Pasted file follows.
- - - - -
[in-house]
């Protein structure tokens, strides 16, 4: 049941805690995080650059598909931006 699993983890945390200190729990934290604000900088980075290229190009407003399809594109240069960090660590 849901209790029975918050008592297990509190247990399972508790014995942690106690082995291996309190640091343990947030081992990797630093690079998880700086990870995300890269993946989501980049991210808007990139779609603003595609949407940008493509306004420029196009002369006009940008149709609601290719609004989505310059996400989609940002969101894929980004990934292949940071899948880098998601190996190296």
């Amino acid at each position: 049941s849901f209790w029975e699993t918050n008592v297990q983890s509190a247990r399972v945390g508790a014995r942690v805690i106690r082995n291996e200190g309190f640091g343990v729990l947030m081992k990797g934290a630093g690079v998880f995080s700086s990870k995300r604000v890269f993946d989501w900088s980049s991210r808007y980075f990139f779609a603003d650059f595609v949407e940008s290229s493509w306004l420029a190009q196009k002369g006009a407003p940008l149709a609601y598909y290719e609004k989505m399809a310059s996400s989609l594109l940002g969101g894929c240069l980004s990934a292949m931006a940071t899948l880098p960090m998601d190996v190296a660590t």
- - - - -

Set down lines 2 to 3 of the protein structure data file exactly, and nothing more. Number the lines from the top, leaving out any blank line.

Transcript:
């Protein structure tokens, strides 16, 4: 049941805690995080650059598909931006 699993983890945390200190729990934290604000900088980075290229190009407003399809594109240069960090660590 849901209790029975918050008592297990509190247990399972508790014995942690106690082995291996309190640091343990947030081992990797630093690079998880700086990870995300890269993946989501980049991210808007990139779609603003595609949407940008493509306004420029196009002369006009940008149709609601290719609004989505310059996400989609940002969101894929980004990934292949940071899948880098998601190996190296």
């Amino acid at each position: 049941s849901f209790w029975e699993t918050n008592v297990q983890s509190a247990r399972v945390g508790a014995r942690v805690i106690r082995n291996e200190g309190f640091g343990v729990l947030m081992k990797g934290a630093g690079v998880f995080s700086s990870k995300r604000v890269f993946d989501w900088s980049s991210r808007y980075f990139f779609a603003d650059f595609v949407e940008s290229s493509w306004l420029a190009q196009k002369g006009a407003p940008l149709a609601y598909y290719e609004k989505m399809a310059s996400s989609l594109l940002g969101g894929c240069l980004s990934a292949m931006a940071t899948l880098p960090m998601d190996v190296a660590t």